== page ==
A video divided by astronaut Ricky Arnold showed last year what it looks like to see the sun go down and then get up again when the ISS revolves around the earth.

Koch, who left for the space station on March 14 with colleague Nick Hague and Russian astronaut Alexey Ovchinin, will stay in orbit for 328 days, meaning she will likely see many sunrises and sunsets.

She will return to Earth in February 2020 and surpass the current record for the longest single space flight of a woman.

Astronaut Christina Hammock Koch (left) took the photo of the & # 39; shadow line & # 39; from the Earth aboard the ISS. On the photo, she and colleague Nick Hague (right) together with the Russian Alexey Ovchinin successfully fired on a mission to the ISS

Astronaut Christina Hammock Koch (left) took the photo of the & # 39; shadow line & # 39; from the Earth aboard the ISS. On the photo, she and colleague Nick Hague (right) together with the Russian Alexey Ovchinin successfully fired on a mission to the ISS

Astronaut Christina Hammock Koch (left) took the photo of the & # 39; shadow line & # 39; from the Earth aboard the ISS. On the photo, she and colleague Nick Hague (right) together with the Russian Alexey Ovchinin successfully fired on a mission to the ISS

The current record holder, NASA astronaut Peggy Whitson, set the record with 288 days.

Koch joined Anne McClain of NASA, David Saint-Jacques of the Canadian Space Agency and Expedition 59 Commander Oleg Kononenko of Roscosmos aboard the ISS, bringing the crew from six members.

As part of Expedition 59, crew members will conduct more than 250 scientific studies for more than six months in areas such as biology, earth sciences, human research, natural sciences and technology development.

Seventy-five of the studies are new and have never been conducted in space.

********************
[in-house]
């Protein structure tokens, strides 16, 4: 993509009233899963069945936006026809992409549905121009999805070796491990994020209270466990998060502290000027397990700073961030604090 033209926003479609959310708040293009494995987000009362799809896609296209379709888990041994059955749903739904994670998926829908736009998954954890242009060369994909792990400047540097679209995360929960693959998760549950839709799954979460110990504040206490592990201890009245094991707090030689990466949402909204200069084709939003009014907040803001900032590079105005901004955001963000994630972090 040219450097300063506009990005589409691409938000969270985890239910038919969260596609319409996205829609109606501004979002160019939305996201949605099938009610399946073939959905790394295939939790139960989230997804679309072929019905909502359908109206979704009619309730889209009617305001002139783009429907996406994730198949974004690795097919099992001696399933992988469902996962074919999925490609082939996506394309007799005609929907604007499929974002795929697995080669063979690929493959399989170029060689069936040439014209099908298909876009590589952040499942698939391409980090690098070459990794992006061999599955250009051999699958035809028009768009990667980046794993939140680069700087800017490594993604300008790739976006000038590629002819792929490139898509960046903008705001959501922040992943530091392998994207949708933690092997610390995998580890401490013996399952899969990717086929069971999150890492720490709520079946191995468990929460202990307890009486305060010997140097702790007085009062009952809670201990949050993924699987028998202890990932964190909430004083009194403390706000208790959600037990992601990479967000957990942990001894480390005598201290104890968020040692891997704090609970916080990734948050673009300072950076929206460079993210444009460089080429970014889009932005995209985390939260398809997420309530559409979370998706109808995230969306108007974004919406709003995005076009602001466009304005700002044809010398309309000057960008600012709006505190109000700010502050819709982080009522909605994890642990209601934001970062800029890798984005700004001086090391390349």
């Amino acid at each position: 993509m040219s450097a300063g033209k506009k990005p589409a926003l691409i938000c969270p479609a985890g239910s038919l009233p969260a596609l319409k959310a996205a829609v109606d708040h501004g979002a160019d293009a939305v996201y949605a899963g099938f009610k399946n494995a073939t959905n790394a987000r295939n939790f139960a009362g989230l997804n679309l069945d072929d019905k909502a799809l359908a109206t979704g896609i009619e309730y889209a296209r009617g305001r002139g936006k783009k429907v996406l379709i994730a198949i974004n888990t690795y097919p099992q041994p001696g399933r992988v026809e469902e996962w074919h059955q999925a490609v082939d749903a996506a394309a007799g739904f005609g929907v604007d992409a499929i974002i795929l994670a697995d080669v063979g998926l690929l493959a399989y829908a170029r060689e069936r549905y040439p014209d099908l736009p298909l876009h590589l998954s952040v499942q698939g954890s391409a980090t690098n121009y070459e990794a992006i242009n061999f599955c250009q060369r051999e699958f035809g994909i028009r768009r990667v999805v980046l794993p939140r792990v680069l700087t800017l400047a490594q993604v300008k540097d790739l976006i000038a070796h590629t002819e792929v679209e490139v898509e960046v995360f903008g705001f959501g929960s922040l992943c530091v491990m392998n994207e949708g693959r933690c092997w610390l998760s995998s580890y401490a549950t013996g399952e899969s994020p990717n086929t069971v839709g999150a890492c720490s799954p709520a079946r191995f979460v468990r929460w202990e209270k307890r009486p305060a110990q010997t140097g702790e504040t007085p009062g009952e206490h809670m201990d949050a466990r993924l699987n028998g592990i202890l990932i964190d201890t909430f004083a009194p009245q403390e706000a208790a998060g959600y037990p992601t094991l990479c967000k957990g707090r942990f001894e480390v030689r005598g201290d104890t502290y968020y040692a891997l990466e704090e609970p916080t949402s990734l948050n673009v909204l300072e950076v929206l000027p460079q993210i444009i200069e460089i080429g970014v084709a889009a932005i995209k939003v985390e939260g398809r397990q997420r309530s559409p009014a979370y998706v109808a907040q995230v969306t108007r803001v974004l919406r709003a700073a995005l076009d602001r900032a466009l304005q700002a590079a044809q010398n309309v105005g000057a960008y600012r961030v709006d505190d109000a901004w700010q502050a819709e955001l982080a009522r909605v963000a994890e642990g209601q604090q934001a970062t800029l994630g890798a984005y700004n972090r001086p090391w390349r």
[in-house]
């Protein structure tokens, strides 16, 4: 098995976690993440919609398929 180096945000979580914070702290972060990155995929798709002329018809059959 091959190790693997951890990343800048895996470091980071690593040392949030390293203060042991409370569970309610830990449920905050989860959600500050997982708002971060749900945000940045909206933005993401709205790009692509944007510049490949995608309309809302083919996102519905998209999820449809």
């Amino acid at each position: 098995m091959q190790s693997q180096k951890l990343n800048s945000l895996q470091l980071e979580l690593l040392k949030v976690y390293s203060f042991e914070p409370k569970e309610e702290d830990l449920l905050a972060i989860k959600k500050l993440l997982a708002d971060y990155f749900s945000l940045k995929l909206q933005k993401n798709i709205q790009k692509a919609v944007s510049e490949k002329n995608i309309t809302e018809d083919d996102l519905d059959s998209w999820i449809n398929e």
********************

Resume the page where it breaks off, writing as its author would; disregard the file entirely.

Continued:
Some of the studies are sponsored by the US National Space Station Laboratory, which Congress appointed in 2005 to maximize its use to improve the quality of life on Earth.

Highlights of upcoming studies are devices that mimic the structure and function of human organs, free-flying robots, and an instrument to measure carbon dioxide distribution throughout the Earth.

WHAT IS THE INTERNATIONAL SPACE?

The International Space Station (ISS) is a $ 100 billion (£ 80 billion) science and engineering laboratory that spins a 400-kilometer radius above the Earth.

It has been permanently manned by rotating crews of astronauts and cosmonauts since November 2000.

Research conducted on board the ISS often requires one or more of the unusual conditions in a low Earth orbit, such as low gravity or oxygen.

ISS studies have done research into people, space medicine, life sciences, natural sciences, astronomy and meteorology.

The US space agency NASA spends around $ 3 billion (£ 2.4 billion) a year on the space station program, a level of funding endorsed by the Trump administration and Congress.

A commission from the American House of Representatives overseeing NASA has begun to examine whether the program should be extended beyond 2024.

Alternatively, the money could be used to accelerate planned human space initiatives to the moon and Mars.